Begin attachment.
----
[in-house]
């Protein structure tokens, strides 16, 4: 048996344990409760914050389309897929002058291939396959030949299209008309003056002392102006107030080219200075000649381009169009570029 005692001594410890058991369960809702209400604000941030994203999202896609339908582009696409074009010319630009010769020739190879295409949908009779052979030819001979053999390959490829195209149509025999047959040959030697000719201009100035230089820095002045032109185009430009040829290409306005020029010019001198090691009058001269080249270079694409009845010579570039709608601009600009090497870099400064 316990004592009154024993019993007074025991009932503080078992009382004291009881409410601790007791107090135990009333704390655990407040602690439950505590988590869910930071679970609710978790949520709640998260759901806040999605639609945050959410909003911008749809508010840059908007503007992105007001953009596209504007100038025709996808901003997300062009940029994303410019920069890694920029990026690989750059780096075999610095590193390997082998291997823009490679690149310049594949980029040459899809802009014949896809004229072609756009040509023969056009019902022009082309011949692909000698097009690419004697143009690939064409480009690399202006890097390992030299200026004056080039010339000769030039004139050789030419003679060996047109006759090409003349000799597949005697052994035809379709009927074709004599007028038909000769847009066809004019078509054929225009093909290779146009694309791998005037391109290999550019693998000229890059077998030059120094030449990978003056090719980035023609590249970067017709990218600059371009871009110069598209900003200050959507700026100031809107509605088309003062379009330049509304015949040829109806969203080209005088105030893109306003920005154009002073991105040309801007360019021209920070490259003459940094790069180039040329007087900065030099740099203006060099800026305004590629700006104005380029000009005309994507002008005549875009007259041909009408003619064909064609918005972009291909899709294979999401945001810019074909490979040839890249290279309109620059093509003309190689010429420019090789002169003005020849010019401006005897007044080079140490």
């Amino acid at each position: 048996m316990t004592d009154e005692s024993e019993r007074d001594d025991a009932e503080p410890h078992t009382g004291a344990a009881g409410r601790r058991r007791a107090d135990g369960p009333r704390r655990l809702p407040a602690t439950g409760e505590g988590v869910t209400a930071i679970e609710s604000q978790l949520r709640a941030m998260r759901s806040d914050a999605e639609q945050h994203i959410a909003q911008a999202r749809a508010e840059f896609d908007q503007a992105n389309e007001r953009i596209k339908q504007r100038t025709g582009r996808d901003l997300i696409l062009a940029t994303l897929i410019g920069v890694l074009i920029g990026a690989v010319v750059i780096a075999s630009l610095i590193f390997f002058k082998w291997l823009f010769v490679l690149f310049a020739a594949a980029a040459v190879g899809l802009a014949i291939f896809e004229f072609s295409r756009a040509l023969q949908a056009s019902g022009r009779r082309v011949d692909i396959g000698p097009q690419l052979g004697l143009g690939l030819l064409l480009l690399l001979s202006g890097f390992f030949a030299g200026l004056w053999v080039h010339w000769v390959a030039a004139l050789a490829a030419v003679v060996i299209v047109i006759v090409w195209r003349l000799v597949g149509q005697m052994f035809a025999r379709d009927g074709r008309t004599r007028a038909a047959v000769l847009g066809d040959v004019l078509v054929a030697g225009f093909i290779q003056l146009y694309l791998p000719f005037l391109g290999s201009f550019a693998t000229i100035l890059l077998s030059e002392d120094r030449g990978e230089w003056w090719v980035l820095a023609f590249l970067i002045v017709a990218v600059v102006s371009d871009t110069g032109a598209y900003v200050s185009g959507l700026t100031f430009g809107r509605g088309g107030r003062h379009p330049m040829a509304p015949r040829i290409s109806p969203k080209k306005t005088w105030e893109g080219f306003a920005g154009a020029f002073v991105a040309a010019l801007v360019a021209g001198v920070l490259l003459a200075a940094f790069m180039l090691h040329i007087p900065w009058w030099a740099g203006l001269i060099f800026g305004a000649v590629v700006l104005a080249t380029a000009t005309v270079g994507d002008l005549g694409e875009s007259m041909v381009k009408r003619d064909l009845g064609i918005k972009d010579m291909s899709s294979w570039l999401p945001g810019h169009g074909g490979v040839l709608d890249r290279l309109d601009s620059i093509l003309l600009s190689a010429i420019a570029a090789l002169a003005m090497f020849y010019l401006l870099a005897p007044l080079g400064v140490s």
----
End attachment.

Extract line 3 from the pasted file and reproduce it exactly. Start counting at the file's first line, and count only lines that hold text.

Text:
């Amino acid at each position: 048996m316990t004592d009154e005692s024993e019993r007074d001594d025991a009932e503080p410890h078992t009382g004291a344990a009881g409410r601790r058991r007791a107090d135990g369960p009333r704390r655990l809702p407040a602690t439950g409760e505590g988590v869910t209400a930071i679970e609710s604000q978790l949520r709640a941030m998260r759901s806040d914050a999605e639609q945050h994203i959410a909003q911008a999202r749809a508010e840059f896609d908007q503007a992105n389309e007001r953009i596209k339908q504007r100038t025709g582009r996808d901003l997300i696409l062009a940029t994303l897929i410019g920069v890694l074009i920029g990026a690989v010319v750059i780096a075999s630009l610095i590193f390997f002058k082998w291997l823009f010769v490679l690149f310049a020739a594949a980029a040459v190879g899809l802009a014949i291939f896809e004229f072609s295409r756009a040509l023969q949908a056009s019902g022009r009779r082309v011949d692909i396959g000698p097009q690419l052979g004697l143009g690939l030819l064409l480009l690399l001979s202006g890097f390992f030949a030299g200026l004056w053999v080039h010339w000769v390959a030039a004139l050789a490829a030419v003679v060996i299209v047109i006759v090409w195209r003349l000799v597949g149509q005697m052994f035809a025999r379709d009927g074709r008309t004599r007028a038909a047959v000769l847009g066809d040959v004019l078509v054929a030697g225009f093909i290779q003056l146009y694309l791998p000719f005037l391109g290999s201009f550019a693998t000229i100035l890059l077998s030059e002392d120094r030449g990978e230089w003056w090719v980035l820095a023609f590249l970067i002045v017709a990218v600059v102006s371009d871009t110069g032109a598209y900003v200050s185009g959507l700026t100031f430009g809107r509605g088309g107030r003062h379009p330049m040829a509304p015949r040829i290409s109806p969203k080209k306005t005088w105030e893109g080219f306003a920005g154009a020029f002073v991105a040309a010019l801007v360019a021209g001198v920070l490259l003459a200075a940094f790069m180039l090691h040329i007087p900065w009058w030099a740099g203006l001269i060099f800026g305004a000649v590629v700006l104005a080249t380029a000009t005309v270079g994507d002008l005549g694409e875009s007259m041909v381009k009408r003619d064909l009845g064609i918005k972009d010579m291909s899709s294979w570039l999401p945001g810019h169009g074909g490979v040839l709608d890249r290279l309109d601009s620059i093509l003309l600009s190689a010429i420019a570029a090789l002169a003005m090497f020849y010019l401006l870099a005897p007044l080079g400064v140490s």